Christianity has lost sway over people’s lives, government decisions, and general morality. What genuine Christianity is flourishing here is doing so outside the mainstream cultural inclinations. But we are not at odds with our culture; we have been subsumed within its values so fully that we are barely noticeable; unless, of course, one of us tries some lame-brained stunt to get noticed in the name of Jesus. Thus do we verify our culture’s judgment that we are irrelevant to anything that matters.

We are still sleeping when it comes to understanding what normal people genuinely think of us; if they think of us at all. To be fair, though, some of us are waking up to the reality that we are in the minority; at least in American culture (referring to the US). Most Christians in the USA still need to come to grips with the realities of the cultural changes and blurring-of-the-lines that has taken place. Do you want to know what people think of us?!? Ask them. Take time to build rich relationships with people around you who never, EVER go to church. Do you want the truth, or do you want to stay asleep…, in a permanent daze?

Let’s wake up and get involved in the lives of those who sit just on the fringes of our lives, who need Jesus.

Honor God, honor people.., make a difference,

  Gary

Beyond Words Take 7 – A Community Networked Faith

In this edition of Beyond Words we will think about our place in a community. Well, actually, two communities: one, Christian; the other, our surrounding society.

First, if we are to flourish in our present postChristian culture we must be deeply networked within our churchour Christian community. We need her safety, her training, her friendships and definitely her worship together. We need to tell our stories to one another, share our lives together, and, always, eat chicken & pizza together. Maybe not at the same time.

The relationships we build within the Body of Christ are critically important for those who might attend church with us. They need to see hugging and laughter and prayer and forgiveness of one another. They need to join in on the fun. They need to see what life in Christ might be like.

Secondly, before you can ever get them to darken the doors of a church you first have to get to know them in the midst of their safe-places, among their friends and within their interests. No Christian should dwell in a void, surrounded exclusively by other Christians. We need to embed ourselves inside our office parties, Saturday baseball leagues, our children’s sports teams, even the PTA & library reading club. God never intended us to hibernate away from our surrounding culture except for times of prayer & fasting.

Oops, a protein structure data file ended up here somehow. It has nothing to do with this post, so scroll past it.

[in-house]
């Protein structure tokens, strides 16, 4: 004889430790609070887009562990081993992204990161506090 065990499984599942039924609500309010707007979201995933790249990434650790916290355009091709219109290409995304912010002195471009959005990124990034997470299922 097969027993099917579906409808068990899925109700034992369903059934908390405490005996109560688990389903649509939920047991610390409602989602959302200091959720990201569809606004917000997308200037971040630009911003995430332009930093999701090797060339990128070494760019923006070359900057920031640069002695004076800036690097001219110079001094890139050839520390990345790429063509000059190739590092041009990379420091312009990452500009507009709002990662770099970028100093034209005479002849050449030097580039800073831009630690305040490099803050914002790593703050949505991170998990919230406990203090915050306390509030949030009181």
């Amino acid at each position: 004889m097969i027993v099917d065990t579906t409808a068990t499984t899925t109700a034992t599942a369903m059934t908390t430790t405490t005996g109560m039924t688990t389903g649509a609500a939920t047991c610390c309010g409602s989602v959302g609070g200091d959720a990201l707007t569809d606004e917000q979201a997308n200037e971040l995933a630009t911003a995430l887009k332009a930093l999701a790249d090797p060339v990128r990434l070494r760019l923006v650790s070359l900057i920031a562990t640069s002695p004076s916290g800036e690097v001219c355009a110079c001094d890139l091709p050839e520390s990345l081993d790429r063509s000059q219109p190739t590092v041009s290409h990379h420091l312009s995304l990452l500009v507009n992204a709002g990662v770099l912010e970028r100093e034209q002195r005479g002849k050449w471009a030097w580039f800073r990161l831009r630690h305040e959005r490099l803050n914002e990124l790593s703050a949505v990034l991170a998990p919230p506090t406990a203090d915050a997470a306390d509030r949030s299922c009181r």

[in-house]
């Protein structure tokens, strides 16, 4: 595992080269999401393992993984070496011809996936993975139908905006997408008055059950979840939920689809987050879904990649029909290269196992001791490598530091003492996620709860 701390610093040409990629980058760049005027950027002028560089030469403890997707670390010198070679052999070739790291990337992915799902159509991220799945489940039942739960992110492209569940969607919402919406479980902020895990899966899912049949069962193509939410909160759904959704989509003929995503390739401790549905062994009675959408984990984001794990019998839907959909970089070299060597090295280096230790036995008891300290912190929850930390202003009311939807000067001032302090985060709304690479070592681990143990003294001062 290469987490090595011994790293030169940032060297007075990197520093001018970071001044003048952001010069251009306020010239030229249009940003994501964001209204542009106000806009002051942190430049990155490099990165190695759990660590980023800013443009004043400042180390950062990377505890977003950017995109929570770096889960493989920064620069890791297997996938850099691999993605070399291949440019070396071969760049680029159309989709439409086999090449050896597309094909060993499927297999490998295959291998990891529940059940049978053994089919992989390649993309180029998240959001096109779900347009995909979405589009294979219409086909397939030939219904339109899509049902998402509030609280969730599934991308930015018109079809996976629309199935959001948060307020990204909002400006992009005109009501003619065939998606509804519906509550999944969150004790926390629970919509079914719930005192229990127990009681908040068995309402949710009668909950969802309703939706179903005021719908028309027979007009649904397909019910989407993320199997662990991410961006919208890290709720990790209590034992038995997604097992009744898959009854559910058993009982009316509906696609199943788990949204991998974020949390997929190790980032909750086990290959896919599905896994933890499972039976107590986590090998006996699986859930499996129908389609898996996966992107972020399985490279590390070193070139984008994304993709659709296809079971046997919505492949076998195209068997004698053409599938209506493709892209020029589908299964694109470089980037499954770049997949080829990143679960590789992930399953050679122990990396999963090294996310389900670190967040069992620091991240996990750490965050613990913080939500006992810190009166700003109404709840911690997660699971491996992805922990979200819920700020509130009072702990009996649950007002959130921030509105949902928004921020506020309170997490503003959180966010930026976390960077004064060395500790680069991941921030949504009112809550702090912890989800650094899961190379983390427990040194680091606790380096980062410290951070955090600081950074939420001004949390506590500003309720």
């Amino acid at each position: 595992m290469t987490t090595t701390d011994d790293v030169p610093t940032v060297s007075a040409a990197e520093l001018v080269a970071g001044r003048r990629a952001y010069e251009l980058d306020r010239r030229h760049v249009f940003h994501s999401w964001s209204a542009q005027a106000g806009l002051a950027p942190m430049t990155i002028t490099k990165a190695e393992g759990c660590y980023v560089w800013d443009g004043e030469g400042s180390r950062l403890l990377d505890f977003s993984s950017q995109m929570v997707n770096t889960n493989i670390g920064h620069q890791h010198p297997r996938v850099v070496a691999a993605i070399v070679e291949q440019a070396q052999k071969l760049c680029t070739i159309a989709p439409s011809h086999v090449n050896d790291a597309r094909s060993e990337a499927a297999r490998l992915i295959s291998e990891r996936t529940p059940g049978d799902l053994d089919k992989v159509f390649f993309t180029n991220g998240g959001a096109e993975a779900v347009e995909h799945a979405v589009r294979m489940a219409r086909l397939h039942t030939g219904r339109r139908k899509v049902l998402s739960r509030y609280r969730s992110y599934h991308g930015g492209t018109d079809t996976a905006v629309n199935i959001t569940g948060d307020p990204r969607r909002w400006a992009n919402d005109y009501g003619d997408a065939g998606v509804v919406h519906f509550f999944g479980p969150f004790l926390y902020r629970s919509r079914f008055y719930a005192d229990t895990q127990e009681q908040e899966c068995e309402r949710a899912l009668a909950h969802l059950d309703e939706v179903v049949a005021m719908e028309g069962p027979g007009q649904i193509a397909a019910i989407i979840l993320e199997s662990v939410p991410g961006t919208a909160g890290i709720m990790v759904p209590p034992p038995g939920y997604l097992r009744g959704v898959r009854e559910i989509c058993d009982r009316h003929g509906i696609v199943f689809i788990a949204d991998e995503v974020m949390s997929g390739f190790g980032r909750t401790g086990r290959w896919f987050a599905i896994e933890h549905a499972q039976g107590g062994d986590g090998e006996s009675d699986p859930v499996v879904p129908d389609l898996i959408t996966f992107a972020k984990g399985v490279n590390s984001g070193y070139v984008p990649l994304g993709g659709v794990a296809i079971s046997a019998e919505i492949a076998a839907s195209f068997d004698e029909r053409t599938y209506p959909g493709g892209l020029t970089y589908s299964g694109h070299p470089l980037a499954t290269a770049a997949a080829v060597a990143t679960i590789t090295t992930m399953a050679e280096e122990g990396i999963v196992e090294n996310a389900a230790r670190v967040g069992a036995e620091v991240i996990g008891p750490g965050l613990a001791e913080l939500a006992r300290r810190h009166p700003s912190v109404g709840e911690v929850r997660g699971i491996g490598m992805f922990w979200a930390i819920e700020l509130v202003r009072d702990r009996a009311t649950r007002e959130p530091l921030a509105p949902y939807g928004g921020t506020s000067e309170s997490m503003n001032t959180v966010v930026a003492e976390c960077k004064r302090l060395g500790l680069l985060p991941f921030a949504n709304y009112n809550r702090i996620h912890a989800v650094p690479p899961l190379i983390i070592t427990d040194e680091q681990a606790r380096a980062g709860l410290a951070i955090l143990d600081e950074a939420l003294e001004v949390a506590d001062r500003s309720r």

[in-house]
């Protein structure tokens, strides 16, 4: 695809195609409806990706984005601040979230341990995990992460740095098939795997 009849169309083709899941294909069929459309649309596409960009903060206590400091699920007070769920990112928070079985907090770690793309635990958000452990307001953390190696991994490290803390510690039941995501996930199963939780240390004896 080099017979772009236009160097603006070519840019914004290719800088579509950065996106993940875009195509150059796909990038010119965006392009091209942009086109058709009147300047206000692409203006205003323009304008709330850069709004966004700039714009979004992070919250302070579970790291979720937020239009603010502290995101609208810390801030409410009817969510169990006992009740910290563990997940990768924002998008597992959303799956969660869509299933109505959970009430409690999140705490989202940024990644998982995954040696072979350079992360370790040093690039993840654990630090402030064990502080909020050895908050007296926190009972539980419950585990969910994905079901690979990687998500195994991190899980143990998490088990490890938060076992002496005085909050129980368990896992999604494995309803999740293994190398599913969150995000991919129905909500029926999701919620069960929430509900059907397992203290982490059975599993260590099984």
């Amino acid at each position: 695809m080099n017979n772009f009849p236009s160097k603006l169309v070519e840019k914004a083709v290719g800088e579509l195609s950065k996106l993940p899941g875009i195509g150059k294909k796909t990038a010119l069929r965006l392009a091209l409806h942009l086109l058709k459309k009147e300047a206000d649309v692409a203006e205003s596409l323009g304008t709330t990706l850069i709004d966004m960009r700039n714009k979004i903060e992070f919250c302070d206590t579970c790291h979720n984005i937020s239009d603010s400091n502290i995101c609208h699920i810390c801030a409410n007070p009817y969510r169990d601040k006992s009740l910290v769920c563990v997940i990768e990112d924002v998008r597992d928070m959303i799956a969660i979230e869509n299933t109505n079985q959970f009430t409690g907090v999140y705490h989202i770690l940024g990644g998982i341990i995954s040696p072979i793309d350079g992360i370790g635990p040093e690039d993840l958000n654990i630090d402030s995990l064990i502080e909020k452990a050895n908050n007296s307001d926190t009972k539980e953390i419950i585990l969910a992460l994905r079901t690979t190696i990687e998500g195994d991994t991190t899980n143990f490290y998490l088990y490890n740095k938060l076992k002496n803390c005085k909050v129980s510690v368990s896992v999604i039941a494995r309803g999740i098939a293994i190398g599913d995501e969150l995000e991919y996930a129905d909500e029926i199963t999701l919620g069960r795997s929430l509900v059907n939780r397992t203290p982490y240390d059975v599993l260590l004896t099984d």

What He expects us to do is to become beacons of light, enjoying the celebrations of this world with the friends we make in it. If all we have are Christian friends we have somehow lost the intent of the Great Commission to “GO!” We are not given the leisure to WAIT for people to come to us. We are called to enter their world; very much, I think, like Jesus did.

WARNING: If you do this you will get your hands dirty. You will have your faith challenged…, and strengthened. Some well-meaning believers will criticize you for spending so much time among “the heathen.” That, too, is what Jesus experienced. It’s where He was meant to be.  It’s where we are meant to be too.

 

For what it’s worth,

Gary

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BEYOND WORDS: Take 5— a Culturally Sensitive Faith

Oddly enough, cultural sensitivity is one of the least considered factors for Westerners when it comes to the expression and communication of our faith. We seem to have a built-in blind spot in recognizing cultural nuances and their effect on our faith.
For example, we used to use The Wordless Book in gospel presentations. BLACK= Sin, RED= Atonement, WHITE= Purity or Salvation, GOLD= Heaven, and GREEN=Life. Simple, isn’t it. But in most African cultures Black= Life, Red= War, White=Death, Gold= Greed, and Green= Life. One point in common. See the issue? Fortunately, most of us don’t use this simple device any longer.
The point is that the surrounding culture affects our expression of faith and its communication more than we think. To not be aware of these tones of difference opens the door to opening our mouths and inserting our feet. Yes, both of them.
In our postChristian world it would be like telling a person that God loves them when they have no concept of an external reference point. Of some man in the sky who has an opinion about their life, let alone “loves them.”
Developing sensitivity to cultural differences has become tantamount in the practice of our Christian faith. We must learn to adapt our faith to blend with the language formats of the culture in which we live. Otherwise, we will come to believe that people are rejecting the claims of Christ when they are actually rejecting our own insensitive manners.
Do you want to know the first rule of growing a culturally sensitive awareness? It’s a simple principle- Shut-up! One mouth; two ears. LEARN TO LISTEN! STOP TALKING. OBSERVE!
We need to learn what it means to BE a Christian in another culture than our own. And did I mention that also includes most of Western Culture- Europe, definitely, and most of Canada and the U.S. as well. We do not speak the same language of those around us. Our mindsets are radically different.
For what it’s worth,
  Gary